So if you have, say for simplicity sake, a simple guestbook. I go to it, I see that I fill out a little form hit submit, and "wow! there is my message and link to my site live immediately". So I look at the form, see what the fields are. I write a script and set it to run once a day, and cool, my site is advertised every day on your site!

Heck even an up to date word press install can have this happen. Had the owner of company get several hundred e-mails to his iPhone PER HOUR one night because someone targeted his blog to auto submit spam comments. Now while they didn't auto display, it did e-mail him every post that a comment needed reviewed. Now being in the position he was in as owner of the company and wanting to be available 24/7 if a customer had a site issue, shutting his phone off at night when he goes to bed isn't an option.

By the time it came to my attention, there was several THOUSANDS of comments to clean out of the database. We locked it down pretty good, you have to submit the form withing 30 minutes from when the page with the form is loaded. The form has a hash of the timestamp on it (do a search for "int2key" on here to find the post where I put the code to code/decode) The forms on the sites have this form field:
Syntax: [ Download ] [ Hide ]
<input type="hidden" class="hidden" name="comment_author_hash" value="85cQjZyUDM1YTM" />

That value is the current time stamp. If you can guess how to change that value to be a current time stamp so it is always current, then you are awesome and I'll accept the spam lol (see my post i said to search for on how it gets generated) Now you will notice, the field name is "comment_author_hash". If someone is gonna look at the code to see why their "bot" is failing, why give them something obvious like "form_timestamp" ;-) I'm all about deception when it comes to that (I usually name honeypot fields URL or txtURL to encourage a bot to fill it out in case it is automated or the person writing it isn't paying attention.)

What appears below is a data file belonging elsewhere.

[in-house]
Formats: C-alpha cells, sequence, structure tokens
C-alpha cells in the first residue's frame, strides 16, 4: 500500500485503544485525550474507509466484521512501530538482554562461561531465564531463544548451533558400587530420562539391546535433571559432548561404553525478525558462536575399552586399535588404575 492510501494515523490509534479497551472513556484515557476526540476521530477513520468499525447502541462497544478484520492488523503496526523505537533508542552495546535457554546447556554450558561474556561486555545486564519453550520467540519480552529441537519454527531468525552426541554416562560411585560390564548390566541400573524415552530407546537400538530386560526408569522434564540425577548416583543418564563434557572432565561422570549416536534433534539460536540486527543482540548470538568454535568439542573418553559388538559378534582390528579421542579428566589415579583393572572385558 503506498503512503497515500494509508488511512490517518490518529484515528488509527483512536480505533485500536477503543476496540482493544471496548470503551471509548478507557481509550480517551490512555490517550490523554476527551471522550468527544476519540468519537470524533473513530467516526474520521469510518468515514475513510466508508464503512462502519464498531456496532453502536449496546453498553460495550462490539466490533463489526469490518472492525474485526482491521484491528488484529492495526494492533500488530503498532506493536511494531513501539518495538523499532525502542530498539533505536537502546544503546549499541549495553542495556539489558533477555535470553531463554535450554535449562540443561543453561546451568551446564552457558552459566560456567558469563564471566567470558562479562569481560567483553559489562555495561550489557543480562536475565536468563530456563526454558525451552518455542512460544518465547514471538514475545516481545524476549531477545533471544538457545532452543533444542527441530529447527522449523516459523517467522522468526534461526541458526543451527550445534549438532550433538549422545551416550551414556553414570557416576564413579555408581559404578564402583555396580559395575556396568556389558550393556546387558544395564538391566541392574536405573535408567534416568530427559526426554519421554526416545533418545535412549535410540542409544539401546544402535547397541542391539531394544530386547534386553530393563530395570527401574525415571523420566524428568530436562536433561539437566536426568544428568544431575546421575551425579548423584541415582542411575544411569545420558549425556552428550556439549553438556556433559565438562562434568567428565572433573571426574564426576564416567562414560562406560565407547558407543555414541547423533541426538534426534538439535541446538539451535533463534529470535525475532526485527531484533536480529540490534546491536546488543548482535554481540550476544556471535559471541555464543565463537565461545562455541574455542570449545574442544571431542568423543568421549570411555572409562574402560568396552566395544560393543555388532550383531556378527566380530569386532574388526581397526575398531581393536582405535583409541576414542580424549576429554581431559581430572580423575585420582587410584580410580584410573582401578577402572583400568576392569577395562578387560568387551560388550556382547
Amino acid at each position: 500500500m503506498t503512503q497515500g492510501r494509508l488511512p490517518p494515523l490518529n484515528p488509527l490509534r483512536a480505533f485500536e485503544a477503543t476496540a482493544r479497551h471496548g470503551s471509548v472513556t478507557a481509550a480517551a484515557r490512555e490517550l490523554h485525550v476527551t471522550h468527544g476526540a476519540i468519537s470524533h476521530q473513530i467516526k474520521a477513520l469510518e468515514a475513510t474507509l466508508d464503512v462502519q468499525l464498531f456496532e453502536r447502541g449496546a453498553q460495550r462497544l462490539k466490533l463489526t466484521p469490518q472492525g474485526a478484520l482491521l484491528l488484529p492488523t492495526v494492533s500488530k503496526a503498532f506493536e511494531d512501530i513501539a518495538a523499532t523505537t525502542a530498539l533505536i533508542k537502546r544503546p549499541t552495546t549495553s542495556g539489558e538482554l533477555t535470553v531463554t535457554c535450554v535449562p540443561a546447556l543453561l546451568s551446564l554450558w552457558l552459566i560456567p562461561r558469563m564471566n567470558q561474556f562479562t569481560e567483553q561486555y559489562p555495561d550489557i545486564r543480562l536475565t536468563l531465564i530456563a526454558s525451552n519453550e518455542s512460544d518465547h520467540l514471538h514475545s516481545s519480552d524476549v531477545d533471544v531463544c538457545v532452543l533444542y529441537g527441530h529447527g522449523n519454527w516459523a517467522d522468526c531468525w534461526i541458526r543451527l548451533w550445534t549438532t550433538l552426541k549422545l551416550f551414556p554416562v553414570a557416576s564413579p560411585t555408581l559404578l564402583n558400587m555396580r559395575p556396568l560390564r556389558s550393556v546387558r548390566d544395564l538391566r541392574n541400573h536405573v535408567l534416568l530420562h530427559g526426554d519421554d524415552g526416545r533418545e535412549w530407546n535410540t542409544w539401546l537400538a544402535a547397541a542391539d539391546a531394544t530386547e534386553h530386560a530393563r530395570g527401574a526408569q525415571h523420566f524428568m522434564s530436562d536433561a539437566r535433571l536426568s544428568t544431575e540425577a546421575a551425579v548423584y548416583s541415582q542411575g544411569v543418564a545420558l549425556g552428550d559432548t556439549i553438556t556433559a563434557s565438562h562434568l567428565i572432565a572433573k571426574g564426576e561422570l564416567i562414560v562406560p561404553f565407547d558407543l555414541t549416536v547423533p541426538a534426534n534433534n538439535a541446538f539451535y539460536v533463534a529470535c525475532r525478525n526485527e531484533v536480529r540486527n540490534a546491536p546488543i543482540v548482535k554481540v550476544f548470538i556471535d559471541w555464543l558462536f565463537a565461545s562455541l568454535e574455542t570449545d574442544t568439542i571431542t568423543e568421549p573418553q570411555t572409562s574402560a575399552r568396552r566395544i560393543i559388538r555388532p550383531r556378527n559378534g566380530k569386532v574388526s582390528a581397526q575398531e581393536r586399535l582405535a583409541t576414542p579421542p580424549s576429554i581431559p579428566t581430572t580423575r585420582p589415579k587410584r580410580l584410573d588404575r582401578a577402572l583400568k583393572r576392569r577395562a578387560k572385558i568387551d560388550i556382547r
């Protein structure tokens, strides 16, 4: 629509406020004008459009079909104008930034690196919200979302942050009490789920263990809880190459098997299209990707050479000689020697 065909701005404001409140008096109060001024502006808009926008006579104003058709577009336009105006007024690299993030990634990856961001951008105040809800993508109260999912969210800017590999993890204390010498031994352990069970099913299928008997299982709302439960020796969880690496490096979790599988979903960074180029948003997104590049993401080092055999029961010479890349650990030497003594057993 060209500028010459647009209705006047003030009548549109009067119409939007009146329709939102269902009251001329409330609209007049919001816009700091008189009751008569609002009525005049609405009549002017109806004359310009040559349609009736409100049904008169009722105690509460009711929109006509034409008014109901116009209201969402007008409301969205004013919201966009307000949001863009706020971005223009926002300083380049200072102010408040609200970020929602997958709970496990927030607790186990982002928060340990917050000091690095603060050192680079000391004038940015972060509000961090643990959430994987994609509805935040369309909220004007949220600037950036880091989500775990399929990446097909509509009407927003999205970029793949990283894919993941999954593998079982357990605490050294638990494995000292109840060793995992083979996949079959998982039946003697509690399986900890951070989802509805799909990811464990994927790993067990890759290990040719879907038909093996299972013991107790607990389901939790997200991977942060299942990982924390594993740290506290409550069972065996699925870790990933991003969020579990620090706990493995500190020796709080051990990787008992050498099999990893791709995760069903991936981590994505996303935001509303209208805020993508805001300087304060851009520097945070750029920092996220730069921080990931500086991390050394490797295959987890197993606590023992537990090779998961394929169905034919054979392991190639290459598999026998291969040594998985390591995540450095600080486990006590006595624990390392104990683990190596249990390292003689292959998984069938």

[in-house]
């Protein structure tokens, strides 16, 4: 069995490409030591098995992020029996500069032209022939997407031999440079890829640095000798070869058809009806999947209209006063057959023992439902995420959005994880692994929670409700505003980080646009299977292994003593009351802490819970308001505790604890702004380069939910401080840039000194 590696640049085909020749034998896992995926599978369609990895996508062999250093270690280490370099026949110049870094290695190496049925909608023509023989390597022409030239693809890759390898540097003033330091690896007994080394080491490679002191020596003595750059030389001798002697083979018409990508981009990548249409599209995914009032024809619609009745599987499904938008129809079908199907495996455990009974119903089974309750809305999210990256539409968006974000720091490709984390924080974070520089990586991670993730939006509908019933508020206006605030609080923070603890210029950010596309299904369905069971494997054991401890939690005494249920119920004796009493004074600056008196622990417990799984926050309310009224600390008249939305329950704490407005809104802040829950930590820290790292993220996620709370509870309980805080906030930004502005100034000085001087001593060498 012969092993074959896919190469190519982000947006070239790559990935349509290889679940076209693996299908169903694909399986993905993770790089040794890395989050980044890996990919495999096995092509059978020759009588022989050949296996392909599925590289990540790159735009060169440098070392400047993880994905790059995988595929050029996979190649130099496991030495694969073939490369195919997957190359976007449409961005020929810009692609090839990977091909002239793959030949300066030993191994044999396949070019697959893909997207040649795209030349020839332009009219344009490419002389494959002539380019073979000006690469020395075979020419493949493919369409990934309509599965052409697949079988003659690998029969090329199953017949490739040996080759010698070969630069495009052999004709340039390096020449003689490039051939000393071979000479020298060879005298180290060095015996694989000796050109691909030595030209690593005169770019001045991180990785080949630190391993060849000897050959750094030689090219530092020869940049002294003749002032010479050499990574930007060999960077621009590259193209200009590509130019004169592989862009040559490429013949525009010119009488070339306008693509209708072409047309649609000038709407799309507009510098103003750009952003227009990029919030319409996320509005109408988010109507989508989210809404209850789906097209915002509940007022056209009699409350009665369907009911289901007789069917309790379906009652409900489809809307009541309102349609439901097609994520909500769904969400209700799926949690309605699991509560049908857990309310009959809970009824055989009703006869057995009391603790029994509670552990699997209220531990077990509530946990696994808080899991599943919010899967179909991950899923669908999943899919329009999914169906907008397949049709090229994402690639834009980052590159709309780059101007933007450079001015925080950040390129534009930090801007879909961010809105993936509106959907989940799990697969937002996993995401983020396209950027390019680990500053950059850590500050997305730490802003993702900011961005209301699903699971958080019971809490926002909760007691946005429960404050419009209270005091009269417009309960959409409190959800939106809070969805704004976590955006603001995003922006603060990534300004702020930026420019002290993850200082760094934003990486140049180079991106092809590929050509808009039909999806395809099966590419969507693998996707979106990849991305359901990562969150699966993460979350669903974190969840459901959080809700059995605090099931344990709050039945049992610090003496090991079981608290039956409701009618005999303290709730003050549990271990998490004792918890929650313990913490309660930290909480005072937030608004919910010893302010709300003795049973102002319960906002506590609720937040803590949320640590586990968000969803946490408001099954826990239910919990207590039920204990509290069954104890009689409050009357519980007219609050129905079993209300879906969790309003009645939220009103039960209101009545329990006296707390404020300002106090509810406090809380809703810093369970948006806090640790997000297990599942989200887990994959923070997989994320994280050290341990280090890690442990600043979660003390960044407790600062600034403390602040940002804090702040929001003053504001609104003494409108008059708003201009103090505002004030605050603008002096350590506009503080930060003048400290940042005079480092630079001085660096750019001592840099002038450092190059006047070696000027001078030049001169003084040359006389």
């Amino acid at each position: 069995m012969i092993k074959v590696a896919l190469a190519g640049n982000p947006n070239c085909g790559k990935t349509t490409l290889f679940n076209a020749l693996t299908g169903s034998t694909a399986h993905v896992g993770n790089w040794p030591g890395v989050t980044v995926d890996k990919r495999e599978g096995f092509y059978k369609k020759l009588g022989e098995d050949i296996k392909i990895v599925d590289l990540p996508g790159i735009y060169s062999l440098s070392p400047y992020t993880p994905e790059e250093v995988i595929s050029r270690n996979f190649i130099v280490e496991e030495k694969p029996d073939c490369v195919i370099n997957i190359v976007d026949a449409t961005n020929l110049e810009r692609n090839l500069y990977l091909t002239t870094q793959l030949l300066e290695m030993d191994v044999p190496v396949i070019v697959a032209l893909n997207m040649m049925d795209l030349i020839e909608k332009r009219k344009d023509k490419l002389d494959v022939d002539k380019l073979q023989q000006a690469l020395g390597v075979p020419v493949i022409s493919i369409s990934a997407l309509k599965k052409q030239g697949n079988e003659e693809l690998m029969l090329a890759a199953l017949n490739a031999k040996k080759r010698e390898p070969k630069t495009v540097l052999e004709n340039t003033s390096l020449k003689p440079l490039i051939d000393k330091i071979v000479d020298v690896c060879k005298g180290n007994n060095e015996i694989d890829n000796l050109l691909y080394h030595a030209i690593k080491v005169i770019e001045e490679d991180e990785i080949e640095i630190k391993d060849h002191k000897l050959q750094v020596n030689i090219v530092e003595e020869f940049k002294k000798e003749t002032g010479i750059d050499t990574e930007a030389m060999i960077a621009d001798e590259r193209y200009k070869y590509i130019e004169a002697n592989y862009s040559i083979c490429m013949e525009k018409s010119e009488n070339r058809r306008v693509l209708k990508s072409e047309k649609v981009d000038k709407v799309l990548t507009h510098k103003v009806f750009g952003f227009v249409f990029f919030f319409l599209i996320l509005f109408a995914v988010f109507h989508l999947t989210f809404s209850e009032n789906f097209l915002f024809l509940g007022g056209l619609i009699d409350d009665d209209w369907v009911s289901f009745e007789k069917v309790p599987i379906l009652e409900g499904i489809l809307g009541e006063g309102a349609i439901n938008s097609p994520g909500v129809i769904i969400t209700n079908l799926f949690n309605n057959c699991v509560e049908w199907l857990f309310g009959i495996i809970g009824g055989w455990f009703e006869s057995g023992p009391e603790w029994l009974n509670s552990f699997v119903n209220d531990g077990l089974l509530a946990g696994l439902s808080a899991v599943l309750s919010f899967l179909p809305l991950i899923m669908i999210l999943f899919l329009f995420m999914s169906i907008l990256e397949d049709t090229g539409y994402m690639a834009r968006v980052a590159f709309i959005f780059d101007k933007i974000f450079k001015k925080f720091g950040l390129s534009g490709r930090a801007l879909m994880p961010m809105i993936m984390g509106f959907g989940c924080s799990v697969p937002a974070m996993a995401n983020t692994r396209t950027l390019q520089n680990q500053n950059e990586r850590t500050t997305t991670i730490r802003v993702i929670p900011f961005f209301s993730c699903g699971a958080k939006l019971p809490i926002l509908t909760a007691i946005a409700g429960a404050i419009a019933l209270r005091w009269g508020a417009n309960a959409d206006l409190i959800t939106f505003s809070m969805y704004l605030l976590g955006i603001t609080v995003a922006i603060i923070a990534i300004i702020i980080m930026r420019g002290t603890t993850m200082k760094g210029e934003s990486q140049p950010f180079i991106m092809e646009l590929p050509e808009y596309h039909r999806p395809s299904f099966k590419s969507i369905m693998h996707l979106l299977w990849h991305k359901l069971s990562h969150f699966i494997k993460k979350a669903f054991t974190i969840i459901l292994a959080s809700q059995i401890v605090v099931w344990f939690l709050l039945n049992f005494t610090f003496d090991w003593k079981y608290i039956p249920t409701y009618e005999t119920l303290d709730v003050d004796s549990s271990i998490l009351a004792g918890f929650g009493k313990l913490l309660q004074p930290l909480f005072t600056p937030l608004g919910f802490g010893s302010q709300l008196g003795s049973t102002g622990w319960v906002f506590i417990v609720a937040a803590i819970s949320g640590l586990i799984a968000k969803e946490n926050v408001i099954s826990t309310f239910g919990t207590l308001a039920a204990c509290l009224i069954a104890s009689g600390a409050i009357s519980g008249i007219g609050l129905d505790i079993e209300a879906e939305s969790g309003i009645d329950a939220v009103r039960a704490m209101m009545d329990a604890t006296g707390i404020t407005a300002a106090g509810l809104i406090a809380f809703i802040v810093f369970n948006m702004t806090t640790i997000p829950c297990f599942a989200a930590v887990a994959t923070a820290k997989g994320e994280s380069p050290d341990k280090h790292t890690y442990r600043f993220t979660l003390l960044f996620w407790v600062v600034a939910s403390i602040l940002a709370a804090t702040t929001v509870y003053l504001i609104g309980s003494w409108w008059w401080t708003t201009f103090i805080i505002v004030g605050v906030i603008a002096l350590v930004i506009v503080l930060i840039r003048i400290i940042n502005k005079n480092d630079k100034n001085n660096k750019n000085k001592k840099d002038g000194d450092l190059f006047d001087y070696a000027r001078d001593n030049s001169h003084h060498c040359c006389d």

All worked very nicely, and no need for fugly captcha, or the server overhead of having to fully load up the site to process a plugin to determine the comment was spam. The actual wordpress code never even fired if it was a comment submitted without the hidden field, or the hidden field was more than 30 minutes old.

You ever want to test an actual script, PM the info, I love a challenge like that!

-Greg


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PostPosted: Sun Jan 29, 2012 4:11 pm 
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Thanks for the info (and explanation); I was not sure of the possibility of the submit button being spoofed but i see that it is. To me it seems that the solution to this is not to try and stop the form being processed because that seems to be impossible, rather it's to see if the submission was made from the 'correct' form

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PostPosted: Sun Jan 29, 2012 8:01 pm